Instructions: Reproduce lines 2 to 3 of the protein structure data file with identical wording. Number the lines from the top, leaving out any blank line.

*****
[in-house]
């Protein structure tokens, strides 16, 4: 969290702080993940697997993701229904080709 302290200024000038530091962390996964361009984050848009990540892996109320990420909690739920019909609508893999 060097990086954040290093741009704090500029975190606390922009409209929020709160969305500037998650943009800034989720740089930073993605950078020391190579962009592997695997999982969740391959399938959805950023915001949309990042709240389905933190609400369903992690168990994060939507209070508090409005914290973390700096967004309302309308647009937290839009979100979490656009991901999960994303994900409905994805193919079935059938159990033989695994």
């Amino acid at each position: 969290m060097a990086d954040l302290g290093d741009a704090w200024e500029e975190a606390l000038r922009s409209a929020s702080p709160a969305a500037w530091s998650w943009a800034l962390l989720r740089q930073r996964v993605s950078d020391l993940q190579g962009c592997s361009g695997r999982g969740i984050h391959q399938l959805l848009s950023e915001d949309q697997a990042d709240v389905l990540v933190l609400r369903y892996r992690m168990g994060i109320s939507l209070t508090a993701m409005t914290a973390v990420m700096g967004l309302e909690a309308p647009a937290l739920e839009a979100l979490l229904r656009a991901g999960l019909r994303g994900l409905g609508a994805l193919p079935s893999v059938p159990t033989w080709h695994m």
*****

């Protein structure tokens, strides 16, 4: 969290702080993940697997993701229904080709 302290200024000038530091962390996964361009984050848009990540892996109320990420909690739920019909609508893999 060097990086954040290093741009704090500029975190606390922009409209929020709160969305500037998650943009800034989720740089930073993605950078020391190579962009592997695997999982969740391959399938959805950023915001949309990042709240389905933190609400369903992690168990994060939507209070508090409005914290973390700096967004309302309308647009937290839009979100979490656009991901999960994303994900409905994805193919079935059938159990033989695994």
């Amino acid at each position: 969290m060097a990086d954040l302290g290093d741009a704090w200024e500029e975190a606390l000038r922009s409209a929020s702080p709160a969305a500037w530091s998650w943009a800034l962390l989720r740089q930073r996964v993605s950078d020391l993940q190579g962009c592997s361009g695997r999982g969740i984050h391959q399938l959805l848009s950023e915001d949309q697997a990042d709240v389905l990540v933190l609400r369903y892996r992690m168990g994060i109320s939507l209070t508090a993701m409005t914290a973390v990420m700096g967004l309302e909690a309308p647009a937290l739920e839009a979100l979490l229904r656009a991901g999960l019909r994303g994900l409905g609508a994805l193919p079935s893999v059938p159990t033989w080709h695994m």